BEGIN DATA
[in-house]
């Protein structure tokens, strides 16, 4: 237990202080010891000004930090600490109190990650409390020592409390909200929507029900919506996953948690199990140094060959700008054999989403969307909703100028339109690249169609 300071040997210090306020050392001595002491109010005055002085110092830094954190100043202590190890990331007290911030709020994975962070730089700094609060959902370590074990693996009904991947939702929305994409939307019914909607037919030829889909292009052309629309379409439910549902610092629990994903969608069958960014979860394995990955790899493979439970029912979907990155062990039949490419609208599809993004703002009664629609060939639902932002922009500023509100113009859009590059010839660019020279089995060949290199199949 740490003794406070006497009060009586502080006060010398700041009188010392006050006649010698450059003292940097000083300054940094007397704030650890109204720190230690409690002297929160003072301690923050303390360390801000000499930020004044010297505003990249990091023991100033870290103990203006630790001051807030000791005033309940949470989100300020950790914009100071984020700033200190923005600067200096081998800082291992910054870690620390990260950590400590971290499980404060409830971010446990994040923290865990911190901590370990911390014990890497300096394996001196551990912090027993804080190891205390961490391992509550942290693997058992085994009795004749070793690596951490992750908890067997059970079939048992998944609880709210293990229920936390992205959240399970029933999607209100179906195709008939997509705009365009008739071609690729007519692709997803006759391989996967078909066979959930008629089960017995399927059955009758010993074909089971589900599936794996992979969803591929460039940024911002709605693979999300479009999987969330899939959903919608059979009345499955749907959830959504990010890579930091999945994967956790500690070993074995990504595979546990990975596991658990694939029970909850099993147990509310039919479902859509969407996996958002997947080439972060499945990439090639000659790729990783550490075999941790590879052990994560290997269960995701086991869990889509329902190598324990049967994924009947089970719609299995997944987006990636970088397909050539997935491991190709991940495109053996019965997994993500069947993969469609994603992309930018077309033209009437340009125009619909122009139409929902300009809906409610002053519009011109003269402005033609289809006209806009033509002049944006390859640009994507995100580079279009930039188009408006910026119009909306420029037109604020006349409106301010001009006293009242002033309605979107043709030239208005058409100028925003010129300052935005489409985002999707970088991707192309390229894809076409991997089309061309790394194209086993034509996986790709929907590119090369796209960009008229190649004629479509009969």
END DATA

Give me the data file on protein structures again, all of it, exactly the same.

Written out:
[in-house]
């Protein structure tokens, strides 16, 4: 237990202080010891000004930090600490109190990650409390020592409390909200929507029900919506996953948690199990140094060959700008054999989403969307909703100028339109690249169609 300071040997210090306020050392001595002491109010005055002085110092830094954190100043202590190890990331007290911030709020994975962070730089700094609060959902370590074990693996009904991947939702929305994409939307019914909607037919030829889909292009052309629309379409439910549902610092629990994903969608069958960014979860394995990955790899493979439970029912979907990155062990039949490419609208599809993004703002009664629609060939639902932002922009500023509100113009859009590059010839660019020279089995060949290199199949 740490003794406070006497009060009586502080006060010398700041009188010392006050006649010698450059003292940097000083300054940094007397704030650890109204720190230690409690002297929160003072301690923050303390360390801000000499930020004044010297505003990249990091023991100033870290103990203006630790001051807030000791005033309940949470989100300020950790914009100071984020700033200190923005600067200096081998800082291992910054870690620390990260950590400590971290499980404060409830971010446990994040923290865990911190901590370990911390014990890497300096394996001196551990912090027993804080190891205390961490391992509550942290693997058992085994009795004749070793690596951490992750908890067997059970079939048992998944609880709210293990229920936390992205959240399970029933999607209100179906195709008939997509705009365009008739071609690729007519692709997803006759391989996967078909066979959930008629089960017995399927059955009758010993074909089971589900599936794996992979969803591929460039940024911002709605693979999300479009999987969330899939959903919608059979009345499955749907959830959504990010890579930091999945994967956790500690070993074995990504595979546990990975596991658990694939029970909850099993147990509310039919479902859509969407996996958002997947080439972060499945990439090639000659790729990783550490075999941790590879052990994560290997269960995701086991869990889509329902190598324990049967994924009947089970719609299995997944987006990636970088397909050539997935491991190709991940495109053996019965997994993500069947993969469609994603992309930018077309033209009437340009125009619909122009139409929902300009809906409610002053519009011109003269402005033609289809006209806009033509002049944006390859640009994507995100580079279009930039188009408006910026119009909306420029037109604020006349409106301010001009006293009242002033309605979107043709030239208005058409100028925003010129300052935005489409985002999707970088991707192309390229894809076409991997089309061309790394194209086993034509996986790709929907590119090369796209960009008229190649004629479509009969």